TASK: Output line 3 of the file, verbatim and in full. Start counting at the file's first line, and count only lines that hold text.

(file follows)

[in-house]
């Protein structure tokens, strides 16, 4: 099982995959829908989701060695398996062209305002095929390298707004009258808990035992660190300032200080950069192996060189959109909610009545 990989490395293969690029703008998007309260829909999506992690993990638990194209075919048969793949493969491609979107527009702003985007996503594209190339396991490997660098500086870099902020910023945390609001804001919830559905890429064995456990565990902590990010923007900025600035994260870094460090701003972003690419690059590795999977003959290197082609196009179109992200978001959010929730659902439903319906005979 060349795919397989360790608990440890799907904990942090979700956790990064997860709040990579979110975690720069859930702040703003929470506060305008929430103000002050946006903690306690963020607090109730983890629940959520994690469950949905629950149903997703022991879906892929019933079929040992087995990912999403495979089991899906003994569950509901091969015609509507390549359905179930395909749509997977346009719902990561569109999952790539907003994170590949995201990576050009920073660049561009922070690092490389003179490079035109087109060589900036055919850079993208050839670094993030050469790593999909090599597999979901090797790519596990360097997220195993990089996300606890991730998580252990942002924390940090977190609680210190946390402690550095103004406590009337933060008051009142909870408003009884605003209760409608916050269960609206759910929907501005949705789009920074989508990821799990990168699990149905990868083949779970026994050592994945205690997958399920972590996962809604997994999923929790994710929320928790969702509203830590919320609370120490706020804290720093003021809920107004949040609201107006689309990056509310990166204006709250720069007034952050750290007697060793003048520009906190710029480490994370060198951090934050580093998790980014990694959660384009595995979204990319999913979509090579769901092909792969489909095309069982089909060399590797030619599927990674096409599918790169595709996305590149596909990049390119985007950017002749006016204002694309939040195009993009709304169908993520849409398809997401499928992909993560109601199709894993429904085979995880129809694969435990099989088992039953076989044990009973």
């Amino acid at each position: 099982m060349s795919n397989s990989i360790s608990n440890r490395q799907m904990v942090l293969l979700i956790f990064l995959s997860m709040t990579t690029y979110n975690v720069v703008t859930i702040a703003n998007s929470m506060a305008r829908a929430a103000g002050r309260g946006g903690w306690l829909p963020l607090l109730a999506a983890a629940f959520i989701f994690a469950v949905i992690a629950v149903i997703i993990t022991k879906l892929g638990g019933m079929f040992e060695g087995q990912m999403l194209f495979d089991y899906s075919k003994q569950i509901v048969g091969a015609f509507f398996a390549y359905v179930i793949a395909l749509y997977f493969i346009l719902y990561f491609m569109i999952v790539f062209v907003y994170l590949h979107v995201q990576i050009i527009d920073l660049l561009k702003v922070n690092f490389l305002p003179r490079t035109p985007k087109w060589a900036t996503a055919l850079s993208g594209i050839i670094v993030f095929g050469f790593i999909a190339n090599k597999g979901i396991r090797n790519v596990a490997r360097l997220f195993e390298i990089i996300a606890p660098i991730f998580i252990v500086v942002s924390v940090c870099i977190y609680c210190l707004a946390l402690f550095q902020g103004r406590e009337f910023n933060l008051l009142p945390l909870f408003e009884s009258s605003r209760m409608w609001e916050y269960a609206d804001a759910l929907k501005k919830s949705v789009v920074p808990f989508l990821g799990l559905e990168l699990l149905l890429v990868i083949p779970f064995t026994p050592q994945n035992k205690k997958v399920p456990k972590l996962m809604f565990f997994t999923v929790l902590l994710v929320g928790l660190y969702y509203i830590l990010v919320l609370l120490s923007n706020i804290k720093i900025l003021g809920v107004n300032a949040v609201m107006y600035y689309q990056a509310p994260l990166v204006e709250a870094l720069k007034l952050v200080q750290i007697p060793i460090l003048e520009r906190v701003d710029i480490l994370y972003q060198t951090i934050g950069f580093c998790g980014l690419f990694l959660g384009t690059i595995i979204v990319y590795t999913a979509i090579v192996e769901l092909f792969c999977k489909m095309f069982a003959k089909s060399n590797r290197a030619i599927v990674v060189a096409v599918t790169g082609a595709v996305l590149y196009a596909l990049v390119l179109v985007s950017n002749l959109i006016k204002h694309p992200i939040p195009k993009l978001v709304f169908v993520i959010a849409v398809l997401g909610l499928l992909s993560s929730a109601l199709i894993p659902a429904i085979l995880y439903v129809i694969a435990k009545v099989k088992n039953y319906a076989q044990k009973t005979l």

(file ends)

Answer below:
């Amino acid at each position: 099982m060349s795919n397989s990989i360790s608990n440890r490395q799907m904990v942090l293969l979700i956790f990064l995959s997860m709040t990579t690029y979110n975690v720069v703008t859930i702040a703003n998007s929470m506060a305008r829908a929430a103000g002050r309260g946006g903690w306690l829909p963020l607090l109730a999506a983890a629940f959520i989701f994690a469950v949905i992690a629950v149903i997703i993990t022991k879906l892929g638990g019933m079929f040992e060695g087995q990912m999403l194209f495979d089991y899906s075919k003994q569950i509901v048969g091969a015609f509507f398996a390549y359905v179930i793949a395909l749509y997977f493969i346009l719902y990561f491609m569109i999952v790539f062209v907003y994170l590949h979107v995201q990576i050009i527009d920073l660049l561009k702003v922070n690092f490389l305002p003179r490079t035109p985007k087109w060589a900036t996503a055919l850079s993208g594209i050839i670094v993030f095929g050469f790593i999909a190339n090599k597999g979901i396991r090797n790519v596990a490997r360097l997220f195993e390298i990089i996300a606890p660098i991730f998580i252990v500086v942002s924390v940090c870099i977190y609680c210190l707004a946390l402690f550095q902020g103004r406590e009337f910023n933060l008051l009142p945390l909870f408003e009884s009258s605003r209760m409608w609001e916050y269960a609206d804001a759910l929907k501005k919830s949705v789009v920074p808990f989508l990821g799990l559905e990168l699990l149905l890429v990868i083949p779970f064995t026994p050592q994945n035992k205690k997958v399920p456990k972590l996962m809604f565990f997994t999923v929790l902590l994710v929320g928790l660190y969702y509203i830590l990010v919320l609370l120490s923007n706020i804290k720093i900025l003021g809920v107004n300032a949040v609201m107006y600035y689309q990056a509310p994260l990166v204006e709250a870094l720069k007034l952050v200080q750290i007697p060793i460090l003048e520009r906190v701003d710029i480490l994370y972003q060198t951090i934050g950069f580093c998790g980014l690419f990694l959660g384009t690059i595995i979204v990319y590795t999913a979509i090579v192996e769901l092909f792969c999977k489909m095309f069982a003959k089909s060399n590797r290197a030619i599927v990674v060189a096409v599918t790169g082609a595709v996305l590149y196009a596909l990049v390119l179109v985007s950017n002749l959109i006016k204002h694309p992200i939040p195009k993009l978001v709304f169908v993520i959010a849409v398809l997401g909610l499928l992909s993560s929730a109601l199709i894993p659902a429904i085979l995880y439903v129809i694969a435990k009545v099989k088992n039953y319906a076989q044990k009973t005979l």